The revealing of secrets continues in vignette: Josh, who claimed he had a concert to attend, shows up instead at Rita’s house. Rita is an older woman, very unlike the lithe Barbie in his bed at the beginning of the episode. Josh submits, crawling on the floor between the legs of a mother figure. Turns out Josh humps and dumps twentysomethings to hide his real attachment to an older woman. Total whiplash! The scene comes almost out of nowhere and is the tonal turning point in the show. Is this a comedy? Shit is about to get real. Too real. So real, you’ll want to look away. Don’t.
The next morning, Sara is joined in the bathroom by Len (Rob Huebel). She comments that she might spend some time with Tammy, the “lesbian she knew in college.” (Right. Sure.) Len isn’t threatened, and in typical straight, male fashion, says simply, “I like lesbians.” Sara’s very serious love for a woman is dismissed as nonthreatening to a male presence. It irks her and me. Bisexual women everywhere sigh at once, again being invisible. Len, you idiot.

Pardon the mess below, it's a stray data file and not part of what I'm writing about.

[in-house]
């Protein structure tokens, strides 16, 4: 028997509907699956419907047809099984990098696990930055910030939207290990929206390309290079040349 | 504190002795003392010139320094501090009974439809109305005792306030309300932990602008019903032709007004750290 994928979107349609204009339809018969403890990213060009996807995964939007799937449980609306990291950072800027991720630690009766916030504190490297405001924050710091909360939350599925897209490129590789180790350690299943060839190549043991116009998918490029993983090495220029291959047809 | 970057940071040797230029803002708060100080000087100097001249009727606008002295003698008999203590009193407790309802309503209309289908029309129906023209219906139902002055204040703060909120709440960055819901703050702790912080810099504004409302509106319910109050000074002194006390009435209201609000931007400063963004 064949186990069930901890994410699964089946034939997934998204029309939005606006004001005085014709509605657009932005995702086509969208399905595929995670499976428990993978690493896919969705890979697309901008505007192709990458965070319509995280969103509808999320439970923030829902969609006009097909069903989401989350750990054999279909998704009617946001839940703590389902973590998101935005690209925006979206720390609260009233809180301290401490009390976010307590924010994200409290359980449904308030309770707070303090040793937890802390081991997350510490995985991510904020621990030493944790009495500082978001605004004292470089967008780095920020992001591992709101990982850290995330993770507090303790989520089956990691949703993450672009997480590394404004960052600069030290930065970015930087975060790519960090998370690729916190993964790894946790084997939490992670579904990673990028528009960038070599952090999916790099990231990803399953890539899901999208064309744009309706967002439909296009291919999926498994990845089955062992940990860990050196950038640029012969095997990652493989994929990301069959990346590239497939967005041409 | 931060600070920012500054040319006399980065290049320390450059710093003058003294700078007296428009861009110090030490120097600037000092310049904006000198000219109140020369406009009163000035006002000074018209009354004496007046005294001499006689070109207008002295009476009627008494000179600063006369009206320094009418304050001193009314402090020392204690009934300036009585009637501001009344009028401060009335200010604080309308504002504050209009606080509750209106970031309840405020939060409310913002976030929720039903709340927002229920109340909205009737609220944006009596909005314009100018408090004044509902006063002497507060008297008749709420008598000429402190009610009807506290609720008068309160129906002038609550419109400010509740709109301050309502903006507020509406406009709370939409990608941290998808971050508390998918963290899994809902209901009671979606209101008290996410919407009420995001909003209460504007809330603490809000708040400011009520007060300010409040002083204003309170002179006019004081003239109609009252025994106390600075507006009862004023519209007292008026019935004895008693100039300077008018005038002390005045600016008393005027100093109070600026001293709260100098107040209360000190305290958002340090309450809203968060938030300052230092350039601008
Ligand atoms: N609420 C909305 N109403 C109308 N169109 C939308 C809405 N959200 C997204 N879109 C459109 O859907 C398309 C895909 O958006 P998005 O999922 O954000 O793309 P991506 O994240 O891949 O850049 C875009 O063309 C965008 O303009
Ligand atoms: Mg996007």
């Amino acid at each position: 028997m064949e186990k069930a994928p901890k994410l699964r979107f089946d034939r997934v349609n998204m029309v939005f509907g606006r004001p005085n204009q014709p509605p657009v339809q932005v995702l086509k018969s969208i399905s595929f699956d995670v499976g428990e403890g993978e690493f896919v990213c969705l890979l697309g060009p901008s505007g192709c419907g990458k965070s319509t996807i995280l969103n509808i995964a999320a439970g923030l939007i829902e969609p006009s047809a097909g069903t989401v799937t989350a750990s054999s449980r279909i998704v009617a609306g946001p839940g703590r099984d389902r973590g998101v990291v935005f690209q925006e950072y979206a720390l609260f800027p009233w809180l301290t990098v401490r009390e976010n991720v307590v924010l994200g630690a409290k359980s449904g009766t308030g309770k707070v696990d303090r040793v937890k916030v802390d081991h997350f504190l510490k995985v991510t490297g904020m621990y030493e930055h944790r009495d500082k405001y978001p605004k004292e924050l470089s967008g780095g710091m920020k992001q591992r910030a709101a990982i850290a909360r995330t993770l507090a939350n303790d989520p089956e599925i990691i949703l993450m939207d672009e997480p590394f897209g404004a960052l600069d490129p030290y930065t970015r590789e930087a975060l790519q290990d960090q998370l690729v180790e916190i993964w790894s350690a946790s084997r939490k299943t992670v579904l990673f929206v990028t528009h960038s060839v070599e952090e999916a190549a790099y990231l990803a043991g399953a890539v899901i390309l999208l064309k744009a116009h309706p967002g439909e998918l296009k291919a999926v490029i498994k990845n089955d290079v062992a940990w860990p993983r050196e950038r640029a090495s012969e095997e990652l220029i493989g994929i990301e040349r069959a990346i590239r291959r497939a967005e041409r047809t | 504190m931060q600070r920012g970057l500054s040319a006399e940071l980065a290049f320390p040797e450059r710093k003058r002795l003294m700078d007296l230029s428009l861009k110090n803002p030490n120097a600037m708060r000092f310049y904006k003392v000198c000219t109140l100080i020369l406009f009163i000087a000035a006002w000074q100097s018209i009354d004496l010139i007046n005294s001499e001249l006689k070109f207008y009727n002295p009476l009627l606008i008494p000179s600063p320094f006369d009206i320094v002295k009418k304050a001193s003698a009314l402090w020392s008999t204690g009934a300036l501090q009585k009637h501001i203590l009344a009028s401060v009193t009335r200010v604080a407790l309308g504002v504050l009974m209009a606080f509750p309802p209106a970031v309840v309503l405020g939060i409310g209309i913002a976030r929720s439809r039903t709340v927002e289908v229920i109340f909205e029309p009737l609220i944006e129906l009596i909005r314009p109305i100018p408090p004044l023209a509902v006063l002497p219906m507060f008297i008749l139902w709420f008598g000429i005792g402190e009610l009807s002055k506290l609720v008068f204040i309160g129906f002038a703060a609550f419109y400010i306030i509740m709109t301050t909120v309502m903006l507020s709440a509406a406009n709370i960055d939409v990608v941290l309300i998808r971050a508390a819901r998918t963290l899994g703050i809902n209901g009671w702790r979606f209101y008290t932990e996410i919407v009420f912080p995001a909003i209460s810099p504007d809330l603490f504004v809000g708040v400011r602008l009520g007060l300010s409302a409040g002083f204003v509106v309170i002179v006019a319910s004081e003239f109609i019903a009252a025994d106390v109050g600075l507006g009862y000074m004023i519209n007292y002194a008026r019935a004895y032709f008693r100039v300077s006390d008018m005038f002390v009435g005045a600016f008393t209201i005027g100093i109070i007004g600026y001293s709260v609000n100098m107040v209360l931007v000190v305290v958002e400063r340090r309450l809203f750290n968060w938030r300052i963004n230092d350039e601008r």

Ali visits her mother, a type-A nonstop talker who tells her, “I wouldn’t believe a word your father says.” She fusses over Ed, her new husband, who ironically can no longer speak.
Maura attends a very diverse trans support group, and Tambor delivers a lovely little monologue about the humiliation of being outed in public. She admits she failed to come out to her children, as she promised she would at last week’s meeting. “It just wasn’t time,” she says. Then, she adds: “They are so selfish. I don’t know how it is I raised three people who can not see beyond themselves.”
Cut to: Ali sees a lot of herself. She gets home, gets naked, and lays around, checking out her body. She is unhappy with what she sees.
At school, Sara is happy to see Tammy, as they reminisce about a terrible Thanksgiving spent together before Sara’s parents split up. She invites Tammy to look at her dad’s old house, under the guise of helping with interior decorating. Oh, she’s gonna be decorating the interior ... of Sara’s vagina.